Bayer commences commercial usage of drone services for farmers in India
14 October 2022, Mumbai: Bayer has announced that it has initiated the commercial application of drones in agriculture from Kharif 2022. Drone services will be made available for crop protection purposes across paddy, cotton, soybean, corn and horticulture crops in a phased manner.
Bayer became the first company to initiate internal trials and association with universities and research stations for technology development and regulatory data generation.
The services will benefit smallholder farmers across the states of Punjab, Haryana, Madhya Pradesh, Odisha, Maharashtra, Andhra Pradesh and Karnataka and many other states in field crops and other horticultural crops where farmers are facing challenges. Additionally, the move will also benefit Farmer Producer Organizations (FPOs) and Progressive farmers by providing opportunities to village entrepreneurs who are running Better Life Farming centers and others interested in leveraging drone services for their enterprises to offer solutions to smallholder farmers. Bayer will support such entrepreneurs by facilitating machinery, Crop and product know-how, business support and training.
Speaking on the development, Simon-Thorsten Wiebusch, Country Divisional Head – Crop Science Division of Bayer for India, Bangladesh & Sri Lanka, said, “We welcome the Government’s encouraging efforts to develop drone technology ecosystem for Indian farmers and allow commercial usage of drones for Crop protection purposes. This is a positive step toward sustainable agriculture and for enhancing smallholder farmers’ prosperity. We are committed to bringing about a positive change by advancing digitization and mechanization in agriculture to spur food security in the region.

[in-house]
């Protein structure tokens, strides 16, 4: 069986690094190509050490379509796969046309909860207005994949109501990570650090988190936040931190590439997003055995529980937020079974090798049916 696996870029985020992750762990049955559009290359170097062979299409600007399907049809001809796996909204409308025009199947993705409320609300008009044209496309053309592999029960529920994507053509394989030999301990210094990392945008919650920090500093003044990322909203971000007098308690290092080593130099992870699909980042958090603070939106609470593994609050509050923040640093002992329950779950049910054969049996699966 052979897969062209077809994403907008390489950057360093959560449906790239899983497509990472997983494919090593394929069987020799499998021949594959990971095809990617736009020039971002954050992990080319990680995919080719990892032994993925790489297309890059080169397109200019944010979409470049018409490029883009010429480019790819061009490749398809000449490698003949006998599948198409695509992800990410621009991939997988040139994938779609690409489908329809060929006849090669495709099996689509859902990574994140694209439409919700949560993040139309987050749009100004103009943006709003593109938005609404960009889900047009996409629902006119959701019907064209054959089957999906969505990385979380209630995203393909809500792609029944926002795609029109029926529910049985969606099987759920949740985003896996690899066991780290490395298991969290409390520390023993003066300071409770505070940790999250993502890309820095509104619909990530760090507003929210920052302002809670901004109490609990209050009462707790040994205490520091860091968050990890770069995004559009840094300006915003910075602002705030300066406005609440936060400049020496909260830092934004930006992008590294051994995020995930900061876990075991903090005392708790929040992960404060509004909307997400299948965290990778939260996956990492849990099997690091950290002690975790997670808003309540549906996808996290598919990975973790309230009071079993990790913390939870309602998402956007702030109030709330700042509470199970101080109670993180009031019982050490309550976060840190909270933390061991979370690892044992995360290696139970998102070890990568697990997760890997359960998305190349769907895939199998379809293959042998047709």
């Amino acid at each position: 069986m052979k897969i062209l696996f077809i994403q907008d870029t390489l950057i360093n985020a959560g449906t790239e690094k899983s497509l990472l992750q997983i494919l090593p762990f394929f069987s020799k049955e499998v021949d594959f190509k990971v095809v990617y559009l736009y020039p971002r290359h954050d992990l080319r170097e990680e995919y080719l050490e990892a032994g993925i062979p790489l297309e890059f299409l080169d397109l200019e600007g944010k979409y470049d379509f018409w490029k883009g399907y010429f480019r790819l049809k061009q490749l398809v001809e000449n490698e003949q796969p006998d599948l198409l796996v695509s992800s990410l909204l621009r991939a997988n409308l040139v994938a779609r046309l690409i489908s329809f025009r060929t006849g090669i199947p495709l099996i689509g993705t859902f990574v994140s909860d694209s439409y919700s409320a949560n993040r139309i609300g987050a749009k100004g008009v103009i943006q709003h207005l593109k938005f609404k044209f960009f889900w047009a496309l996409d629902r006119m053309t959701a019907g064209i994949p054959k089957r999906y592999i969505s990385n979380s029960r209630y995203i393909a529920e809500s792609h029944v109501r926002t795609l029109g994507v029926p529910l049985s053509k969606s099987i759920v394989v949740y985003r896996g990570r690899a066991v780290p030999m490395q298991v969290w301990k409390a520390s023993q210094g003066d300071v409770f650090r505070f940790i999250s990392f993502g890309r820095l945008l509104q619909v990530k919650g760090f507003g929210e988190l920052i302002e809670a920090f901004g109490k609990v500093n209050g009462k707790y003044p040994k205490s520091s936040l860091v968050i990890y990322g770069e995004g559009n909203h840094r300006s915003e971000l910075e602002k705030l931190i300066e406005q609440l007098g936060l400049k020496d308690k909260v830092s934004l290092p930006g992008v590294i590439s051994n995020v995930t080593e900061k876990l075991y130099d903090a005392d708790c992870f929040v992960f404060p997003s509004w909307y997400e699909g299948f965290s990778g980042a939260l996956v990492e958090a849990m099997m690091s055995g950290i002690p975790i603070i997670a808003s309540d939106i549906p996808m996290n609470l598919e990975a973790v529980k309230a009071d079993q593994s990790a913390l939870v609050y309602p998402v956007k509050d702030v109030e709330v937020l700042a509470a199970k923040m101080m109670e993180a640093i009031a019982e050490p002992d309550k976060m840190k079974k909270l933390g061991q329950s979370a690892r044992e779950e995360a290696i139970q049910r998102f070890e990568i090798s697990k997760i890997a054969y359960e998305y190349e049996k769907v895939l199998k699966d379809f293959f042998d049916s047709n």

Bayer supports the vision of Make in India and has partnered with innovative Indian drone startups, to make drone-based services available to farmers and create livelihood opportunities for upcoming rural entrepreneurs.
Drone applications in agriculture are endless, from efficient crop protection to spraying, mapping and surveying. Cumbersome tasks can be co-opted by such technologies, such as by ensuring the targeted, uniform application of insect, weed and disease-control products across the farmland. This can also lead to increased time in farmers’ hands for other tasks, which could spur diversification in their fields.
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